Some of our panelists said The OGs felt well made for their price, with sturdy, solid hinges that easily opened and closed. We had no issues with their understated design, although there is a small “goodr” logo written in white on the sides of the arms. Dorie added that the very dark look is classic and goes with just about anything. We’ve worn Goodr’s The OGs since we first made this recommendation more than two years ago, and they’ve held up well.
All of the frames Goodr sells as “The OGs” are Wayfarer-style glasses, just in different frame and lens color combinations, and all should be equally good. The OGs come in a pouch that doubles as a microfiber cleaning cloth.
If you have difficulty finding sunglasses that are big enough, Goodr sells a variant of The OGs called BFGs. Per Goodr, these glasses have “wider frames, longer arms, and bigger lenses than our OGs,” with an overall frame width of 146 mm and a temple length of 155 mm, notably longer than anything else we looked at. Although we didn’t test this version of The OGs, we still think it would be a good option for someone who has a larger head and is looking for a Wayfarer-style pair of sunglasses.
Flaws but not dealbreakers: Goodr has a short return window and a dreadful naming scheme—the matte black colorway, for example, is called “A Ginger’s Soul,” which seems a lame and unnecessary dig.
Frame width: one size (139 mm)
Warranty: one year
Return policy: within 30 days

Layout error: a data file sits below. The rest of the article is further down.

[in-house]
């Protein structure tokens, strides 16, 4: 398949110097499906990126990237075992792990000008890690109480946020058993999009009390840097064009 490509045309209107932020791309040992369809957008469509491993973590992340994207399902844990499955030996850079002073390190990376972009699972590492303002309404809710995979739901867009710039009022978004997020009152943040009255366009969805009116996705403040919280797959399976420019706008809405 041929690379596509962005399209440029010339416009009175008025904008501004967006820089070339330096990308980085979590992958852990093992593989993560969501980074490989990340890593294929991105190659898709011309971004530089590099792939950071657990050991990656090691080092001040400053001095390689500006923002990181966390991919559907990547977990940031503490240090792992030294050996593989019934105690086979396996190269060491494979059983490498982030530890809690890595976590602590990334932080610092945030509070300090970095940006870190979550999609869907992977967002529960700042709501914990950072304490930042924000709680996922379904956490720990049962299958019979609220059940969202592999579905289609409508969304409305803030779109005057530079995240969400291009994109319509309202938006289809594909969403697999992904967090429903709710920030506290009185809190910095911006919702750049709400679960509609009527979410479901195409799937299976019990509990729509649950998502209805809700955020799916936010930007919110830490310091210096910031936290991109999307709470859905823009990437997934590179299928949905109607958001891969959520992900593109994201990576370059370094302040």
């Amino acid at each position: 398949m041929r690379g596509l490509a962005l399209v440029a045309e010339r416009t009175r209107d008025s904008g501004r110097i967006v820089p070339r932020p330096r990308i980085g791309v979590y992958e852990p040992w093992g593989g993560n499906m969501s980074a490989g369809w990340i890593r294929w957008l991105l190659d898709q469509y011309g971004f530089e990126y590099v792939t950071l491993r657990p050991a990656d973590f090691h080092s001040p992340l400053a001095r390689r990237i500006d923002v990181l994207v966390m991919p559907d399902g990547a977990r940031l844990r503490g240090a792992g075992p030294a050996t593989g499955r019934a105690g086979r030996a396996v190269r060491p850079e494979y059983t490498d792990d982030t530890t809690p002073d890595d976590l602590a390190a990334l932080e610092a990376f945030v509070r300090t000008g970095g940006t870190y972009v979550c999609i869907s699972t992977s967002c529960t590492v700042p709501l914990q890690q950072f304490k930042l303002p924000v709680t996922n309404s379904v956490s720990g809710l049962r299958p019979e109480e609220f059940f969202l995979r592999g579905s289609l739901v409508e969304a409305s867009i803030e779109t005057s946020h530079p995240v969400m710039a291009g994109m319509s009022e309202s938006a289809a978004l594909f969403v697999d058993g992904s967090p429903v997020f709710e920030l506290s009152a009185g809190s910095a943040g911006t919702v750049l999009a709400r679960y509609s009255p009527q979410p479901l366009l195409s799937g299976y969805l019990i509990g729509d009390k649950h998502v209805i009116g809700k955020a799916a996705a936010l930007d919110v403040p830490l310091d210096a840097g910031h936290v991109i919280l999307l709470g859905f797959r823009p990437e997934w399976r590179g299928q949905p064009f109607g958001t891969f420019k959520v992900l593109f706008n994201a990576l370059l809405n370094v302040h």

A colorful Wayfarer-style pair: Blenders Sydney
Though this pair is more expensive than other Wayfarer-style glasses we like, the Blenders Sydneys stand out due to their vibrant style, interesting squarish shape, and premium look and feel, all of which they offer without sacrificing comfort.$49* from Blenders
*At the time of publishing, the price was $50.
Why they’re great: As soon as I saw the $50 Blenders Sydney sunglasses, I felt a twinge of excitement at their vibrant frames. Their honey-colored arms and light-brown polarized lenses looked optimistic, especially after a particularly rough year. Blenders’s line of sunglasses includes seven bright frame-and-lens combinations—a deep honey, a light amber, a transparent frame with highlighter-yellow lenses—that are sure to lift spirits. (The line also offers one pair of black frames, if your spirits are fine where they are.) The sunglasses also stand out from other Wayfarer-style pairs we’ve tested thanks to their unusually tall lenses and keyhole nose bridge, both of which look distinctive and great. Unlike Goodr’s The OGs, these Blenders sunglasses have no aggressive branding, and their construction feels notably more luxurious than that of the cheaper Wayfarer-style pairs we’ve tried.